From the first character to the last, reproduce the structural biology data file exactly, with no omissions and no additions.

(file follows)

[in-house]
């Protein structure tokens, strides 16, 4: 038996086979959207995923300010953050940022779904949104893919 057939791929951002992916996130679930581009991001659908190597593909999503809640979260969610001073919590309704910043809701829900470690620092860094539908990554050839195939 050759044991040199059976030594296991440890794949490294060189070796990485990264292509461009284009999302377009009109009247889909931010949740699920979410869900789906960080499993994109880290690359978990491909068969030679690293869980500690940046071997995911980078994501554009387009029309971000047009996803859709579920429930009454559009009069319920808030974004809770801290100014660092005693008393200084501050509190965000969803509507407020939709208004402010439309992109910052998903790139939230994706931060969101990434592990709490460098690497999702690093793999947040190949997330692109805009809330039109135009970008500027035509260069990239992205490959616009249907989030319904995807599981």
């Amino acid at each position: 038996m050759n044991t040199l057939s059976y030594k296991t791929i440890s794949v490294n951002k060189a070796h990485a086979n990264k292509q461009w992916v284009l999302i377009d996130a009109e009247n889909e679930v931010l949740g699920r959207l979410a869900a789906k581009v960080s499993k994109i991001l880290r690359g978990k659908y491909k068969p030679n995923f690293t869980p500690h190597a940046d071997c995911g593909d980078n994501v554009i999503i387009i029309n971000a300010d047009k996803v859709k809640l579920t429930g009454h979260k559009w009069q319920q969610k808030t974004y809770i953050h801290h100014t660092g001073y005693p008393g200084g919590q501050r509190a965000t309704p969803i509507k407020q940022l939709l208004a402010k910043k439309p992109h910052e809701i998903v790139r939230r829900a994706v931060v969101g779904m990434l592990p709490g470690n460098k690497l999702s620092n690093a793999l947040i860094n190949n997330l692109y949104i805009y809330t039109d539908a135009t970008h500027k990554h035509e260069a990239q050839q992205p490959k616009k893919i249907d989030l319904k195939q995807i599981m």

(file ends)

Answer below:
[in-house]
């Protein structure tokens, strides 16, 4: 038996086979959207995923300010953050940022779904949104893919 057939791929951002992916996130679930581009991001659908190597593909999503809640979260969610001073919590309704910043809701829900470690620092860094539908990554050839195939 050759044991040199059976030594296991440890794949490294060189070796990485990264292509461009284009999302377009009109009247889909931010949740699920979410869900789906960080499993994109880290690359978990491909068969030679690293869980500690940046071997995911980078994501554009387009029309971000047009996803859709579920429930009454559009009069319920808030974004809770801290100014660092005693008393200084501050509190965000969803509507407020939709208004402010439309992109910052998903790139939230994706931060969101990434592990709490460098690497999702690093793999947040190949997330692109805009809330039109135009970008500027035509260069990239992205490959616009249907989030319904995807599981």
């Amino acid at each position: 038996m050759n044991t040199l057939s059976y030594k296991t791929i440890s794949v490294n951002k060189a070796h990485a086979n990264k292509q461009w992916v284009l999302i377009d996130a009109e009247n889909e679930v931010l949740g699920r959207l979410a869900a789906k581009v960080s499993k994109i991001l880290r690359g978990k659908y491909k068969p030679n995923f690293t869980p500690h190597a940046d071997c995911g593909d980078n994501v554009i999503i387009i029309n971000a300010d047009k996803v859709k809640l579920t429930g009454h979260k559009w009069q319920q969610k808030t974004y809770i953050h801290h100014t660092g001073y005693p008393g200084g919590q501050r509190a965000t309704p969803i509507k407020q940022l939709l208004a402010k910043k439309p992109h910052e809701i998903v790139r939230r829900a994706v931060v969101g779904m990434l592990p709490g470690n460098k690497l999702s620092n690093a793999l947040i860094n190949n997330l692109y949104i805009y809330t039109d539908a135009t970008h500027k990554h035509e260069a990239q050839q992205p490959k616009k893919i249907d989030l319904k195939q995807i599981m």